Memoirs of Lope Lindio (Excerpt)

From Chapter 13, “Madridejos, Alegria, Cebu” in Father & Son: Overlapping Ordinary Lives On The Sidelines of Extra-ordinary Times 20th Century Philippines, by Lope Lindio, XLibris, 2015.

I enjoyed staying up late in the evenings, listening to them talking about the past, the latest gossip, peoples’ lives, romantic relationships or the political battles in what was then the 5th congressional district of Cebu, which included Alegria; the political feud between the Cuencos and the Osmeñas. Others who always obliged to talk when asked, those who came to the house to do some contract work like stitching our commercial fishing nets (pamarongoy) or doing house repairs or just relaxing talking with my father, were Martin Guisadio, Many Tengku Javierto, Escolastico Lendio, Alejo Javierto and a whole lot of others I can no longer remember.

Their subjects ranged from the cerebral to the trivial. One time, they commended the memory of Manuel L. Quezon for the massive coconut tree planting throughout the country. Although of doubtful credibility, they believed he was responsible for requiring the people to plant coconuts and abaca. If not for this “dictatorial” edict, the Philippines would not have become a major producer of coconut oil.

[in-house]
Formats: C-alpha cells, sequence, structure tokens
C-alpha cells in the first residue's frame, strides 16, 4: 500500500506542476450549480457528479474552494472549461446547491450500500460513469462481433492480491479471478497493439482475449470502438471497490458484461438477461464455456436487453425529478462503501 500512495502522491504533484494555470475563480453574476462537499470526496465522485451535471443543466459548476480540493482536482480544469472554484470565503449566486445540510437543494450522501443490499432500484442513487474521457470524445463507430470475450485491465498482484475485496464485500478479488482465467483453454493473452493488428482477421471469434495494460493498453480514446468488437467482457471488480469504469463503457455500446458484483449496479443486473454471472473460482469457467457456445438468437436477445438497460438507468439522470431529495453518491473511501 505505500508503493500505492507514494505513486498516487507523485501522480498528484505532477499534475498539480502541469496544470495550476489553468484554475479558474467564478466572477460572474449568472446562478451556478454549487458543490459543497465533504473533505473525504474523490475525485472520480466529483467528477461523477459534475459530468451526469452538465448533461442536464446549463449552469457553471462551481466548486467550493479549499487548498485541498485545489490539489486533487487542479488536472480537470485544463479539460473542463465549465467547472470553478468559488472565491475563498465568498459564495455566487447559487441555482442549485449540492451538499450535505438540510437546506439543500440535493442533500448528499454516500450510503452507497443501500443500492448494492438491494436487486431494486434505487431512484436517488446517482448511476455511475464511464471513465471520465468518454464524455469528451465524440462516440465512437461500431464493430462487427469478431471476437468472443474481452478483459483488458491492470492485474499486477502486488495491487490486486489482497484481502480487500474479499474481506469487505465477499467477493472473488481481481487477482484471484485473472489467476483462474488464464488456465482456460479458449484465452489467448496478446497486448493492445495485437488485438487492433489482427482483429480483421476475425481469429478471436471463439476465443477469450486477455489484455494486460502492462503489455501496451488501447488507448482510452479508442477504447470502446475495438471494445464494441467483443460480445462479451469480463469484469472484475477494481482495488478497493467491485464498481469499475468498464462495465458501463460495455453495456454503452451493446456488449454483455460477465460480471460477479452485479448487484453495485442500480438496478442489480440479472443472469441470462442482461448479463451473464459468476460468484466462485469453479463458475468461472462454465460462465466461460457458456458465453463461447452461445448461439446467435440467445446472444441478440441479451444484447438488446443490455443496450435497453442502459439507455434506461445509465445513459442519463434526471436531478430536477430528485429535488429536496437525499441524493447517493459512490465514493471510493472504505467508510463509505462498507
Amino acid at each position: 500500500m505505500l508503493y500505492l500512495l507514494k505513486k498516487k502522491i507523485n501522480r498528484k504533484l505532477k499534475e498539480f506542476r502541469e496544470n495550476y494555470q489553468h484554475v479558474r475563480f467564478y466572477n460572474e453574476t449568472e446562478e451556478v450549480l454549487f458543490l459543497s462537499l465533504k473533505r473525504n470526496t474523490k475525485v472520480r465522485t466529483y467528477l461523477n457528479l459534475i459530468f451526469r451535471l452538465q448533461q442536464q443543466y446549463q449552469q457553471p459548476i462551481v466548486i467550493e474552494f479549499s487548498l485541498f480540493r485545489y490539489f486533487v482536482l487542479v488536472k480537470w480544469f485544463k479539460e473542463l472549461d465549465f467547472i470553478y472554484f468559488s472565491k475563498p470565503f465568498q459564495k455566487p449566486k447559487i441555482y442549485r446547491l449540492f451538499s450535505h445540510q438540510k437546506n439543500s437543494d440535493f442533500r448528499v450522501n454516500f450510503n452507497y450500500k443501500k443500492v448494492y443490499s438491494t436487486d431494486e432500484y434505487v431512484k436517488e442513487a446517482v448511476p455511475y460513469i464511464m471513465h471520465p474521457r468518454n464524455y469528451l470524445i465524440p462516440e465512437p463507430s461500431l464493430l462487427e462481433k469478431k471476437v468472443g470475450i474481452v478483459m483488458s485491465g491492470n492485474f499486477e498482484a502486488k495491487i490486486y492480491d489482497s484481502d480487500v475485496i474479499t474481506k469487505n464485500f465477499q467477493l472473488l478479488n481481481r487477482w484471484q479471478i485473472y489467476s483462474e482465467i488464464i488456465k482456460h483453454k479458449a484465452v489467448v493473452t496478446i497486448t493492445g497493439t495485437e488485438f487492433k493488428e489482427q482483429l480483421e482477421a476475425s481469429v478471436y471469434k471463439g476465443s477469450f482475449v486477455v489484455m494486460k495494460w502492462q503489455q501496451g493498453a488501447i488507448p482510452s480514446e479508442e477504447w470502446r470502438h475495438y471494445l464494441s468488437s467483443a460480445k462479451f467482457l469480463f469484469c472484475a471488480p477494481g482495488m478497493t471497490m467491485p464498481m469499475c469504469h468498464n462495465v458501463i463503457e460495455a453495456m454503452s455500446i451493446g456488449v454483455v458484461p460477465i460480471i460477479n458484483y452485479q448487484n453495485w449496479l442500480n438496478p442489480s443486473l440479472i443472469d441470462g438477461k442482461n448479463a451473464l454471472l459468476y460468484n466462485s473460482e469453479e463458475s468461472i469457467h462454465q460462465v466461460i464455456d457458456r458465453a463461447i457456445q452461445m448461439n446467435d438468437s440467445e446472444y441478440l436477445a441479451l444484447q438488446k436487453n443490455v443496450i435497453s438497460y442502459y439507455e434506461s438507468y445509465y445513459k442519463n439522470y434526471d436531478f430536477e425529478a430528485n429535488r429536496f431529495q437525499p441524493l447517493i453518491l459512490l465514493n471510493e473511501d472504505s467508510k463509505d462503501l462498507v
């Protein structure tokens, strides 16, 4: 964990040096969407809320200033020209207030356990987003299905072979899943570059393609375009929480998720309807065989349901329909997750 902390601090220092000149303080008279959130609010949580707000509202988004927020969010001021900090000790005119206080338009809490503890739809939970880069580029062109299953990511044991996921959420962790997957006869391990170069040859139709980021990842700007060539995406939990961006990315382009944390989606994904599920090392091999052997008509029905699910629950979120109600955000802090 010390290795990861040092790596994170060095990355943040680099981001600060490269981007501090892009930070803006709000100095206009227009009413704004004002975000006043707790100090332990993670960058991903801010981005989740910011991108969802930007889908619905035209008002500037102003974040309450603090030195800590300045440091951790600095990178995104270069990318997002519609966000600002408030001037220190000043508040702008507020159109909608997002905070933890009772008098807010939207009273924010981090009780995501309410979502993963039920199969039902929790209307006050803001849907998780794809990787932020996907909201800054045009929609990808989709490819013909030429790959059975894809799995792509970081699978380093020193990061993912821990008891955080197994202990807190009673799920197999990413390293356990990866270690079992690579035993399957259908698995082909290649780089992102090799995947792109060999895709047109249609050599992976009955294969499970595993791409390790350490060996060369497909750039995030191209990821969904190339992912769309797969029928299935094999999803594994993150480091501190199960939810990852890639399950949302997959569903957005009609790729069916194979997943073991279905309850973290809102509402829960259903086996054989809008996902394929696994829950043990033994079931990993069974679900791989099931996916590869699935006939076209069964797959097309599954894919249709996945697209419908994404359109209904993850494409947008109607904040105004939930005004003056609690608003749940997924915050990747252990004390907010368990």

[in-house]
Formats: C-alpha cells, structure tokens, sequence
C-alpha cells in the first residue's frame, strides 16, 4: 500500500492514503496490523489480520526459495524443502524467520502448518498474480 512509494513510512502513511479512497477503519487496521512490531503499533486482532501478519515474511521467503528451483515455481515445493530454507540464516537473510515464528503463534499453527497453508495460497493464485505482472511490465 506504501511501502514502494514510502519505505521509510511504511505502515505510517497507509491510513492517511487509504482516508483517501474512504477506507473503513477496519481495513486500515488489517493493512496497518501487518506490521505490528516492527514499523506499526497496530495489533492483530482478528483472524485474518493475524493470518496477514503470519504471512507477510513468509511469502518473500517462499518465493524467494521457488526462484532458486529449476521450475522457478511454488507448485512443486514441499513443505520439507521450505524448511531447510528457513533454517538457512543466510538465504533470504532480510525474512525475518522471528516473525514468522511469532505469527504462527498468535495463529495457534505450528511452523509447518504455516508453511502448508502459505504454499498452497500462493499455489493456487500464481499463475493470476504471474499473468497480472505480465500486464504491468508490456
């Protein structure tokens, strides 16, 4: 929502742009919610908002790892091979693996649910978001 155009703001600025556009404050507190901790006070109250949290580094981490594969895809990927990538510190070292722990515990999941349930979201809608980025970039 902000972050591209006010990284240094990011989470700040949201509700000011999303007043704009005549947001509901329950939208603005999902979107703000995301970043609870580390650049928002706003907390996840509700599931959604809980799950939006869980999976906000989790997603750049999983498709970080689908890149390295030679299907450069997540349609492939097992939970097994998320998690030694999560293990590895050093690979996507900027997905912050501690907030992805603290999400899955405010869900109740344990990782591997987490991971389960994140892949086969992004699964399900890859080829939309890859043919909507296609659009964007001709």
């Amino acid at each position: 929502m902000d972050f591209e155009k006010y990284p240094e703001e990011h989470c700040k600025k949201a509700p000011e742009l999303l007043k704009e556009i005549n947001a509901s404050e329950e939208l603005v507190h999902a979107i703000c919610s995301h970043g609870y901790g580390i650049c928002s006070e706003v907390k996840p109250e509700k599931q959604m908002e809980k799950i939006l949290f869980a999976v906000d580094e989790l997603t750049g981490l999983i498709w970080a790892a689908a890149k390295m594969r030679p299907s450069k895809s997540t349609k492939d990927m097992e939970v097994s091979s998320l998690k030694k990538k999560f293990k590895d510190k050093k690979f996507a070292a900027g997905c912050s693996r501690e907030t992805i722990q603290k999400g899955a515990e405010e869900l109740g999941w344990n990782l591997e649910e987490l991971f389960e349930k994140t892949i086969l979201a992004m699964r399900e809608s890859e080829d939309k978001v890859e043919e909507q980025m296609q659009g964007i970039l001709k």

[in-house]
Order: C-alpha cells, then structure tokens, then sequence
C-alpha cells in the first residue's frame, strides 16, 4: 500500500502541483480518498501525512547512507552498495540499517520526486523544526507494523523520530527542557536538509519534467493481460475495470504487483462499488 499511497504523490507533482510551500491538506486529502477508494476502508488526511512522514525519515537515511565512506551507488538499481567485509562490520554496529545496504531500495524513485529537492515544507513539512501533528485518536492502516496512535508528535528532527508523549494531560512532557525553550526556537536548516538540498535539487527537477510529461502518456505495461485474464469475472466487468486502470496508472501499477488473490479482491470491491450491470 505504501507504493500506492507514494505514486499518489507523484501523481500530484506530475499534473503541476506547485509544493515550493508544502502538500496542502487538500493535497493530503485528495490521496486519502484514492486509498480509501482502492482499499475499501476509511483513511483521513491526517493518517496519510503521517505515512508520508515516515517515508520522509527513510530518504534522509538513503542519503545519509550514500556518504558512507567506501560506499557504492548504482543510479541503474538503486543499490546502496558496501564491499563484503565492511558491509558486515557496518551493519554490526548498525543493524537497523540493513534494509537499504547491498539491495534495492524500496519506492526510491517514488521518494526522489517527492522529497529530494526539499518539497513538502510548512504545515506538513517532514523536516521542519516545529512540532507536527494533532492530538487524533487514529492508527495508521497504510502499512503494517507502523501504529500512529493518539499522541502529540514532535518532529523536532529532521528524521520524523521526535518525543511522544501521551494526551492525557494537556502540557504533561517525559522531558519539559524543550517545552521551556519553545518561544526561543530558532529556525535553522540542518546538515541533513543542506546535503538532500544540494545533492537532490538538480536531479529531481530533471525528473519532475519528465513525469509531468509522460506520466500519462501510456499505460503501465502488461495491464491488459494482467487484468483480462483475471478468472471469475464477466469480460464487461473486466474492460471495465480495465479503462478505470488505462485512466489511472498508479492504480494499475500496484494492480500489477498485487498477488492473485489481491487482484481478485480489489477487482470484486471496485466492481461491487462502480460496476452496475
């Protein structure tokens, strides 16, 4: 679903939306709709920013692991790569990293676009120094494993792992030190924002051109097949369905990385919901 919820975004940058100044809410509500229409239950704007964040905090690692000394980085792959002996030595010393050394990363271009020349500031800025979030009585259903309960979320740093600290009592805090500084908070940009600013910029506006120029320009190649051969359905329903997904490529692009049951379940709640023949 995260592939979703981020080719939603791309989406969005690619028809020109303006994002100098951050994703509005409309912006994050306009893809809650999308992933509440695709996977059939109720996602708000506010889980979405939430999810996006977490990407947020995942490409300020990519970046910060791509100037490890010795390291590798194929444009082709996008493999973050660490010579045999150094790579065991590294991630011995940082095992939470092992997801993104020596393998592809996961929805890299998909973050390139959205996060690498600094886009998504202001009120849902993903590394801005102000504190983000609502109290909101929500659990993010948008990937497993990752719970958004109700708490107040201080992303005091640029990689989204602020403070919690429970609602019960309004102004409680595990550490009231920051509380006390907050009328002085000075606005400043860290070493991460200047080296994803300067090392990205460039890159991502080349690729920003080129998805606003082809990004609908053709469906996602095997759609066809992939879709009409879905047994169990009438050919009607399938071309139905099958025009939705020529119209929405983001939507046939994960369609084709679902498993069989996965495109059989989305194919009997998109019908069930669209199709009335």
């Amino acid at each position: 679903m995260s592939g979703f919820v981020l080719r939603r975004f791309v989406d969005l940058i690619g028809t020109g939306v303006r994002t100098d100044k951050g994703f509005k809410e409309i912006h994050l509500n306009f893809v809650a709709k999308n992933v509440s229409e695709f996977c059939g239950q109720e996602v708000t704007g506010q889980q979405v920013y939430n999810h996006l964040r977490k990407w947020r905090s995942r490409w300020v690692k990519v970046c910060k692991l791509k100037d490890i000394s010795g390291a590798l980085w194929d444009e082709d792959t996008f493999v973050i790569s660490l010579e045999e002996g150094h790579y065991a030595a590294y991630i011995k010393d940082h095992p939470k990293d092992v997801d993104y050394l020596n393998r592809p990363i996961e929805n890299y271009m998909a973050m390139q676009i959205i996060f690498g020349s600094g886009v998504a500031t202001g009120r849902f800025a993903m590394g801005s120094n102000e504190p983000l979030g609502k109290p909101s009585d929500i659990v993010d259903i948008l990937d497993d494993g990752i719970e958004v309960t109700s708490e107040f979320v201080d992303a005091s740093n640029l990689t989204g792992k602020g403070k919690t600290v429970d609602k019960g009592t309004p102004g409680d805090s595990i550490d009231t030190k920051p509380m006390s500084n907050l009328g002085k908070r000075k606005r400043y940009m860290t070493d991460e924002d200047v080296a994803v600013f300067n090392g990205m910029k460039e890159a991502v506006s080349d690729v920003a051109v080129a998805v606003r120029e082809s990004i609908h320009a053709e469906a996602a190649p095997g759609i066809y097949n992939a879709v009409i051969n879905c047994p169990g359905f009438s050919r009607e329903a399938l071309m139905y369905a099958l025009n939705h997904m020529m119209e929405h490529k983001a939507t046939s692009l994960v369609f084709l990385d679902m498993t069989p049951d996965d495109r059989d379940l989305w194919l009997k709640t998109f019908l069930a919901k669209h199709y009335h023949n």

This scuttlebutt was just one of many I heard and forgot about until Iheard it again years later in the 1970s, from Renato Kintanar, a friend of mine, who told us the same anecdote when visiting his ancestral town of Argao and we came to talk about the coconuts found all over the place. It struck me this time that the story could not be true because no one, whatever his position in the government, could force people to plant their farms. I then thought about what happened and suspected that the supposed Quezon order originated from the major copra buyers in the city, who conspired with the national, provincial and town officials, in pushing people to plant more coconuts and abaca. They turned out to be foresightful even if their purpose was pursued in a wrong way. If not for the mass planting of coconuts, Cebu and all other places where coconuts were mandated to be planted, would not have a major or supplementary cash crop to speak of.

Lope Lindio
Author: Lope Lindio

Leave a Reply

This site uses Akismet to reduce spam. Learn how your comment data is processed.